AP Computer Science Female Diversity Award


In the past, AP courses were not offered to many students. Now, AP classes are becoming a place where everyone is welcome. “I think that it is good that Mrs. Spargo got recognition for the effort she puts into making her classes an inclusive place, and that all of the female students got recognition for their hard work, but I don’t think that it will change anything about female representation in the Computer Science Department. I think that the performance of various female computer science students speaks for itself,” said Jesse.

Sehar Gogia, Staff Writer

Towards the end of 2020, Hollis Brookline High School won the Advanced Placement Computer Science Female Diversity Award. This award not only recognizes the AP Computer Science classes but also recognizes the expanding resources for young women in the computer science field.


The AP Computer Science Female Diversity award was given to 1,192 schools throughout the US. Hollis Brookline was one of them as well as Nashua North High School. The schools that received this award had achieved 50% or higher in the number of females in AP Computer Science.


Computer science student, Smrithi Senthil ‘23, believes it is nice that the female population in AP Computer Science is rising and leveling out to where they should stand. “I think people should be able to do any level of work that they desire, no matter the gender,” said Senthil. This award brings out the importance of gender equality. “This award means that gender doesn’t separate those who want to learn about a subject. People should be free to learn the importance of computer science without being categorized.”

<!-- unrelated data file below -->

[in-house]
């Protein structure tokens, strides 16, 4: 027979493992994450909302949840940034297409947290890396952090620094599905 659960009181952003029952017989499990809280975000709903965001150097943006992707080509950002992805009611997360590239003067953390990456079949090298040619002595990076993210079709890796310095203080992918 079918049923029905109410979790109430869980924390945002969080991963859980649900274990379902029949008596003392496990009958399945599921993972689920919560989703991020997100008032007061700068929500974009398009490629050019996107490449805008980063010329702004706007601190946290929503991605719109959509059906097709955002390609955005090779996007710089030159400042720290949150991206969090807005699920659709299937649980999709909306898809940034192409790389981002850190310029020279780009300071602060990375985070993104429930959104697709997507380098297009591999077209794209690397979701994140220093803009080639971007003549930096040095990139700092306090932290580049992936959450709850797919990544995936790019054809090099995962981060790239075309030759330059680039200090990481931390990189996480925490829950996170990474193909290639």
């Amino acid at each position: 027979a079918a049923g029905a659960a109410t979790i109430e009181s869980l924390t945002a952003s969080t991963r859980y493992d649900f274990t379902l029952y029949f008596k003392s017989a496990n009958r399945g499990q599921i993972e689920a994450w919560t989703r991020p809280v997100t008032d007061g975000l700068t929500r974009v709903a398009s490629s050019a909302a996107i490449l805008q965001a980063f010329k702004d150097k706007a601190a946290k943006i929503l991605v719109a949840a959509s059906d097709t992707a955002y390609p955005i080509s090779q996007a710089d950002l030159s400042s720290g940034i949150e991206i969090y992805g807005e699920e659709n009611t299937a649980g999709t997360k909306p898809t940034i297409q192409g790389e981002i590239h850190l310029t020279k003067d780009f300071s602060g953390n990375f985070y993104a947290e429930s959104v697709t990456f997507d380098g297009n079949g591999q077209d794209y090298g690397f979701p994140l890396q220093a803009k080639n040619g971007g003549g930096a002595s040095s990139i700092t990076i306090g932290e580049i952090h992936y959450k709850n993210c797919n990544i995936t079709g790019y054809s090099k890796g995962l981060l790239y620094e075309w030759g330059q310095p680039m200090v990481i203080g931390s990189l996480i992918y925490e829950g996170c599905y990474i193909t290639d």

Times have definitely changed in terms of women in different stem fields. Computer Science teacher, Lorna Spargo, was the only student in her all women’s college with a degree in computer science and math. Spargo said that back in the 1980’s, computer science was a brand new field and women didn’t always get the chance to try it, and those who did often dropped out. “Women have been asked why they drop out. At the beginning of freshman year, numbers are often high, with female attendance making up about 45% of computer science classes,” said Spargo. But why is it that colleges, like MIT and other research based universities, cannot retain women in computer science? “The reason for that is that women feel that they’re not listened to when they’re in teams,” added Spargo.


Spargo, along with her students, were very excited when they heard they had gotten this award. “I was surprised when I heard about it. Last year, we had 10 girls and eight boys in our class which was unheard of,” said Spargo.


AP computer science student, Katherine Jesse ‘21, plans on studying computer science in college. “Mrs. Spargo has been incredibly supportive of me and is a big reason I am able to plan to attend a school with an awesome computer science program,” said Jesse. When Jesse heard about the award, “[she] felt really proud. I knew that I, along with the other women in my APCS class last year, really worked hard to succeed in that class, so I felt like we had contributed to that award. I also know that Mrs. Spargo really tries to set up an environment where women interested in CS aren’t discouraged, so I was really happy for her,” said Jesse.


Women, in general, are beginning to get more opportunities in different job fields including computer science. This award really brings out the meaningful message that everyone is equal no matter their gender.